Bert's Bonsai sells Bonsai plants, tools and materials to cultivate them, and literature in book and magazine form. An early adopter of electronic records, they are still happily using an Amiga-based picture-and-text database for their plants from which they produce a catalogue they send round to the local gardening and florist shops as well as mailing to the special interest groups. Their mailing list is also maintained on the Amiga. The company was started by a retired CSIRO plant scientist, and has now been bought up by the proprietors of a garden-supplies franchise. They have been advised by their (overworked and unenthusiastic) IT staff that the material currently in electronic form is next to useless, and it would be best to start again; this has led to some legal dispute between the former owners (who point out that conversion between digital formats is always possible) and the purchasers (who have to rely on their staff for opinions). The director of the franchise who organised the deal would like to know why Bert's Bonsai can produce better catalogues and mailing list on a 30 year old Amiga than his staff can with a 2 million dollar IT budget.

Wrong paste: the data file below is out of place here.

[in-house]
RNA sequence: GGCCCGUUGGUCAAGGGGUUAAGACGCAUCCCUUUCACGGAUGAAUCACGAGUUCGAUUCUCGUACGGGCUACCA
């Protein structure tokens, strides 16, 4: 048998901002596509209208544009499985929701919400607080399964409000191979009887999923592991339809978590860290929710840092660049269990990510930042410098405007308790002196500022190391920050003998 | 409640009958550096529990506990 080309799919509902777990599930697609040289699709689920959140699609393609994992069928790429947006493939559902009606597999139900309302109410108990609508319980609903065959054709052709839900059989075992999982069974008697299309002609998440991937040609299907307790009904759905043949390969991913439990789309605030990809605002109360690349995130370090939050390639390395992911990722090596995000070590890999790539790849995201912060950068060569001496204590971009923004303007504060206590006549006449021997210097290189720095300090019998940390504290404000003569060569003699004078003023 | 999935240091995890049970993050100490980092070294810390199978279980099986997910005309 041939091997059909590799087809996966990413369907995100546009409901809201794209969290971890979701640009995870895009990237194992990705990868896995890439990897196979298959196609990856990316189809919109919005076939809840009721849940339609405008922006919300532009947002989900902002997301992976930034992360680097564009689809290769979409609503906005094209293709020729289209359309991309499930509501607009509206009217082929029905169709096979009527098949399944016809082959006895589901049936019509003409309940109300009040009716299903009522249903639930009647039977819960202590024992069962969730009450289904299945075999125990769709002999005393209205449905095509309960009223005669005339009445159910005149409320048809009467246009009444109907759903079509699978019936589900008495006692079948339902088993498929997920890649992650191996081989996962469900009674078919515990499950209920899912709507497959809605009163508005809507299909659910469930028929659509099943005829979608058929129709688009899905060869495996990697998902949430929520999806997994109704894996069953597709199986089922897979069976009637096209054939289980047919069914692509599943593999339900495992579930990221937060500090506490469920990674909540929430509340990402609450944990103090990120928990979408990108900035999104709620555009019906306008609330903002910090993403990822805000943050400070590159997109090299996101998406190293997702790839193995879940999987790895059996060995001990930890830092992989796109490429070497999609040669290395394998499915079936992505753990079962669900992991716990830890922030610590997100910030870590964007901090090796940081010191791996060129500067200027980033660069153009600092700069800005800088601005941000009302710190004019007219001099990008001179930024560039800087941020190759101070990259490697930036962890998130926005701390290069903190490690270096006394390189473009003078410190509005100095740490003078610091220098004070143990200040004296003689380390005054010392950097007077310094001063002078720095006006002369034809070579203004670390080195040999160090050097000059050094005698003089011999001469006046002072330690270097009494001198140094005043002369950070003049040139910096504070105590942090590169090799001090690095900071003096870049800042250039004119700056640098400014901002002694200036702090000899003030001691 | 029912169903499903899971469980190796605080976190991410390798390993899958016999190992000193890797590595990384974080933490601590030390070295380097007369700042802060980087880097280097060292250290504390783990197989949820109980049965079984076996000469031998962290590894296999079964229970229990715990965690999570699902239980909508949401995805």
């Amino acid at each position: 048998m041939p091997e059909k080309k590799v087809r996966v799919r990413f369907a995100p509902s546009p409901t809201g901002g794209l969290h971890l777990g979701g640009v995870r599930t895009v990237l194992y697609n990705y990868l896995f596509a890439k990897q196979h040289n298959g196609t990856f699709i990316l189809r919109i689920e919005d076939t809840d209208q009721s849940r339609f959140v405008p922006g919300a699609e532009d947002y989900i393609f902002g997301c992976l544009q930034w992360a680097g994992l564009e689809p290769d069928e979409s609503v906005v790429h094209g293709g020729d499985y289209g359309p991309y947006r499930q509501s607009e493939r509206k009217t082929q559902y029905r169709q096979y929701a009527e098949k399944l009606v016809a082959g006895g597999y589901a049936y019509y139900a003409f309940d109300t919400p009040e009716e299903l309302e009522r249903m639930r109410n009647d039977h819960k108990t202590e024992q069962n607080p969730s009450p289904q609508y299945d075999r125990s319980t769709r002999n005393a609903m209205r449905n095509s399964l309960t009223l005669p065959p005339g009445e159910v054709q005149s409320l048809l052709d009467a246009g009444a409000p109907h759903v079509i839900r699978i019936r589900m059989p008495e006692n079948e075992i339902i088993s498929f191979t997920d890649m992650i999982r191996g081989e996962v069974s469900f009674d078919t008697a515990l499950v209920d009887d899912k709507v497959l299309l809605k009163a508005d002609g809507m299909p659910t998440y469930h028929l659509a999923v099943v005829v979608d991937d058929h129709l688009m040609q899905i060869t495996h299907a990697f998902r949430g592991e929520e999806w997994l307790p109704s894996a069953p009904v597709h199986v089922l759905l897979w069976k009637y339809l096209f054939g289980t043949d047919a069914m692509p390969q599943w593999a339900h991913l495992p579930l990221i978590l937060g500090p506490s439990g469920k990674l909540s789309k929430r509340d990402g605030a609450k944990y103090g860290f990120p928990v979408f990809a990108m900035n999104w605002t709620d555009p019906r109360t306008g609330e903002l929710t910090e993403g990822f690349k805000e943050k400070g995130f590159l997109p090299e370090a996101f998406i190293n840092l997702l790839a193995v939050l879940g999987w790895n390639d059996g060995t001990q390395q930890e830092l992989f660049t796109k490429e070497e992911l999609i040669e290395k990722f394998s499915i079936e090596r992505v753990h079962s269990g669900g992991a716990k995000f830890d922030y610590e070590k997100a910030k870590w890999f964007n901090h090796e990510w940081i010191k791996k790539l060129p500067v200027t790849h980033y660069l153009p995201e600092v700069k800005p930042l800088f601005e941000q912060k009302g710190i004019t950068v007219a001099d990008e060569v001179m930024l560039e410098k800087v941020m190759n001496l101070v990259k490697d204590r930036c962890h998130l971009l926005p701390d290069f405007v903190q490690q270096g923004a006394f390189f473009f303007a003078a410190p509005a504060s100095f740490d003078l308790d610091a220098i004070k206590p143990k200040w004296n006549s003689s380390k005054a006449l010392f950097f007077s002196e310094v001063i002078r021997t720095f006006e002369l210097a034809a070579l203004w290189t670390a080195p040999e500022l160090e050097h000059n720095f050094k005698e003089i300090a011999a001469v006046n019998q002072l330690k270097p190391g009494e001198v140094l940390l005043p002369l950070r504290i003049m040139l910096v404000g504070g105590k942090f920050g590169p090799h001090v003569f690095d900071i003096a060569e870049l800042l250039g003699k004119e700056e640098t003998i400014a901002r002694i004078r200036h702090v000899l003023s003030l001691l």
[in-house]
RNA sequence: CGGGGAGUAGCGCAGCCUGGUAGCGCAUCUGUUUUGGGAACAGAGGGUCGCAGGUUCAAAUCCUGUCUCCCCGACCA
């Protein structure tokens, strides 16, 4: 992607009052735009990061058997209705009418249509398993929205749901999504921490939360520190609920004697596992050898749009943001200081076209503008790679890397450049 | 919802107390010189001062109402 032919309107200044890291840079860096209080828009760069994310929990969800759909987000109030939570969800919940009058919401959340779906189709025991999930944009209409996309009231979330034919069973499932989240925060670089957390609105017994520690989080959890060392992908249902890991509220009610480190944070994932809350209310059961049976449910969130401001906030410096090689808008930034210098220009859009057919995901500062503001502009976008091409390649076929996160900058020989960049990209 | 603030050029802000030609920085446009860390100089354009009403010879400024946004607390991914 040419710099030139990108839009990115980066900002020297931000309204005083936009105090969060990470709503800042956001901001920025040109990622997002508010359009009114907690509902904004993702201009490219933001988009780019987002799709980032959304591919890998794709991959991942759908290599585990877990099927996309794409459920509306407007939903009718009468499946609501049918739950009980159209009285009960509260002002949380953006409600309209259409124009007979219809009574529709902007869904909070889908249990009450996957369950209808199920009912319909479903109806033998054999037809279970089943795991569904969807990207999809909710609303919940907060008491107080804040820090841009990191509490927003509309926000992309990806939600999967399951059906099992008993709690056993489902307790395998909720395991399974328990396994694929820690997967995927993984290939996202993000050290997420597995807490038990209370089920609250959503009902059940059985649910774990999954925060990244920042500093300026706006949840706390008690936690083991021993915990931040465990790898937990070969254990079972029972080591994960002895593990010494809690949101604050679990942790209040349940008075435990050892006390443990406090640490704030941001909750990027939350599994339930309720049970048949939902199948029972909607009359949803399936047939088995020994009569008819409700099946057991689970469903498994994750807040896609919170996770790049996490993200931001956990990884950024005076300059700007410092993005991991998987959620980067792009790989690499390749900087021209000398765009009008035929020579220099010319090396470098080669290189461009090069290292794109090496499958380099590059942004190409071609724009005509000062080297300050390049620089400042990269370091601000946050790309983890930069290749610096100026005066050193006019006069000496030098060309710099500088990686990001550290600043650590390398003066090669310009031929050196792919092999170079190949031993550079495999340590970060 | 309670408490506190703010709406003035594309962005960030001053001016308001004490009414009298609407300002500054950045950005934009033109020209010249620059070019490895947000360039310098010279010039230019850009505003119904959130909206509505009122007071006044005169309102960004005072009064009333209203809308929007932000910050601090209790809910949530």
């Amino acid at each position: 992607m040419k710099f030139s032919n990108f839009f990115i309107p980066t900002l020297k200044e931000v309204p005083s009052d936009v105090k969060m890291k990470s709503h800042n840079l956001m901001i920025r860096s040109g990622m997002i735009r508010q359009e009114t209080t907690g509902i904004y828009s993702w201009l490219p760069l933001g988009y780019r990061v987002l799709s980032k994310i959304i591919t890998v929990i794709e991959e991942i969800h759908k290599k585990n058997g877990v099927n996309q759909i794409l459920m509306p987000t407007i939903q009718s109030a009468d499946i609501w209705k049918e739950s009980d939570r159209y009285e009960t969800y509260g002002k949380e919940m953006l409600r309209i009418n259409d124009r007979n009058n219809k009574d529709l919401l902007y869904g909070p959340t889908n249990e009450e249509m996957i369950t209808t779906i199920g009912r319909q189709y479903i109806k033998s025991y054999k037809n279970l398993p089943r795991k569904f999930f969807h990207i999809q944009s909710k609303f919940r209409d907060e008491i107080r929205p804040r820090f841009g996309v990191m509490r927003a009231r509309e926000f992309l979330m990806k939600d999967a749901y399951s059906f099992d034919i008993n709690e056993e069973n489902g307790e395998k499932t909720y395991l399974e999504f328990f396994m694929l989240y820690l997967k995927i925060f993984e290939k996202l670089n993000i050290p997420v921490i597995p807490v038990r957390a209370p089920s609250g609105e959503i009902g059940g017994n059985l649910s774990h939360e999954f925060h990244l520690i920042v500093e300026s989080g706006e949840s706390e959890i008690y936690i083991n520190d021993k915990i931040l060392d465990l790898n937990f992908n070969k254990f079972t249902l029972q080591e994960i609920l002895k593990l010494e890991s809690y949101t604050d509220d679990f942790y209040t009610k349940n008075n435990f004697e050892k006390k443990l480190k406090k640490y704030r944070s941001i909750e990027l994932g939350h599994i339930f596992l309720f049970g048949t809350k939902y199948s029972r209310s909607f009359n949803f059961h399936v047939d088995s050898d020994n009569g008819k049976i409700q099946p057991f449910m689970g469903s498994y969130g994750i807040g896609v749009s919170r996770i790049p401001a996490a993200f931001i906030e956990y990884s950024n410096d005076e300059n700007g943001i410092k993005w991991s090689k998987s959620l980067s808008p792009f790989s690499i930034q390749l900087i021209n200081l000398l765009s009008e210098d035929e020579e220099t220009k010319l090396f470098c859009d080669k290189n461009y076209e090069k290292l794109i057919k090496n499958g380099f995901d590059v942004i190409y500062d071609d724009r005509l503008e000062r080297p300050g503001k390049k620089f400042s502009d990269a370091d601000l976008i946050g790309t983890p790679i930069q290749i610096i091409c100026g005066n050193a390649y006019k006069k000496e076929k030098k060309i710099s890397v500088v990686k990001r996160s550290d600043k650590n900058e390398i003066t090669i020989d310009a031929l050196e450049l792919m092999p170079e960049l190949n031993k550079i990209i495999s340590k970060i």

The immediate challenge is to incorporate the plants and tools components of the stock into the greater franchise stock-lines with minimal fuss, and convert the mailing list and distribution list into the franchise's own versions. This also includes getting a web-presence for the new (combined) catalogue as well. The director in question wants to improve the current cataloguing and mailing practices to be at least as good as that of Bert's Bonsai. The IT staff are resentful and look to be uncooperative.